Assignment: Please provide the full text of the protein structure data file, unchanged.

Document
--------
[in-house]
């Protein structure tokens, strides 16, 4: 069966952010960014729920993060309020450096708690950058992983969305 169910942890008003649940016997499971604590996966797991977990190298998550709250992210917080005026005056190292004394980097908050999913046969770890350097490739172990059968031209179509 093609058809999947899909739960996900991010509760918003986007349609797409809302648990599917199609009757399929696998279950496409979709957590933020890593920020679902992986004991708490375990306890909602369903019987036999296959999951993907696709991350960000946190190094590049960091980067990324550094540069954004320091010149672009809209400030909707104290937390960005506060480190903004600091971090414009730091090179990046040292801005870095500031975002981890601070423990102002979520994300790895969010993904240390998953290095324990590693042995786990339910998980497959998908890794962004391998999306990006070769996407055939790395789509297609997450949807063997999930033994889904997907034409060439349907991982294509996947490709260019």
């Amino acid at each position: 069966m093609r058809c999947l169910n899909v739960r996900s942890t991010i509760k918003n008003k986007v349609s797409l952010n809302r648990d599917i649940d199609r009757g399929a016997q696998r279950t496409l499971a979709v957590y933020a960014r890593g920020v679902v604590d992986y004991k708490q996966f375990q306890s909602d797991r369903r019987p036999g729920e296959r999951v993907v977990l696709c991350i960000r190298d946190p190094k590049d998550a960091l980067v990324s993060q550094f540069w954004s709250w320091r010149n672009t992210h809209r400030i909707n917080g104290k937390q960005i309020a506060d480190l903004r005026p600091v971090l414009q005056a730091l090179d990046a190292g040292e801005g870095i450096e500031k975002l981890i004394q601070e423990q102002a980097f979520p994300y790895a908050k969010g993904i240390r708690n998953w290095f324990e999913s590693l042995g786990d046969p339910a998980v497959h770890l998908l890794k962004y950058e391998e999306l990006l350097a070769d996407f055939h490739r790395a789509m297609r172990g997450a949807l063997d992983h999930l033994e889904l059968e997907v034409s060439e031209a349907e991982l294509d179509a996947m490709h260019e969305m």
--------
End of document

[in-house]
């Protein structure tokens, strides 16, 4: 069966952010960014729920993060309020450096708690950058992983969305 169910942890008003649940016997499971604590996966797991977990190298998550709250992210917080005026005056190292004394980097908050999913046969770890350097490739172990059968031209179509 093609058809999947899909739960996900991010509760918003986007349609797409809302648990599917199609009757399929696998279950496409979709957590933020890593920020679902992986004991708490375990306890909602369903019987036999296959999951993907696709991350960000946190190094590049960091980067990324550094540069954004320091010149672009809209400030909707104290937390960005506060480190903004600091971090414009730091090179990046040292801005870095500031975002981890601070423990102002979520994300790895969010993904240390998953290095324990590693042995786990339910998980497959998908890794962004391998999306990006070769996407055939790395789509297609997450949807063997999930033994889904997907034409060439349907991982294509996947490709260019």
């Amino acid at each position: 069966m093609r058809c999947l169910n899909v739960r996900s942890t991010i509760k918003n008003k986007v349609s797409l952010n809302r648990d599917i649940d199609r009757g399929a016997q696998r279950t496409l499971a979709v957590y933020a960014r890593g920020v679902v604590d992986y004991k708490q996966f375990q306890s909602d797991r369903r019987p036999g729920e296959r999951v993907v977990l696709c991350i960000r190298d946190p190094k590049d998550a960091l980067v990324s993060q550094f540069w954004s709250w320091r010149n672009t992210h809209r400030i909707n917080g104290k937390q960005i309020a506060d480190l903004r005026p600091v971090l414009q005056a730091l090179d990046a190292g040292e801005g870095i450096e500031k975002l981890i004394q601070e423990q102002a980097f979520p994300y790895a908050k969010g993904i240390r708690n998953w290095f324990e999913s590693l042995g786990d046969p339910a998980v497959h770890l998908l890794k962004y950058e391998e999306l990006l350097a070769d996407f055939h490739r790395a789509m297609r172990g997450a949807l063997d992983h999930l033994e889904l059968e997907v034409s060439e031209a349907e991982l294509d179509a996947m490709h260019e969305m």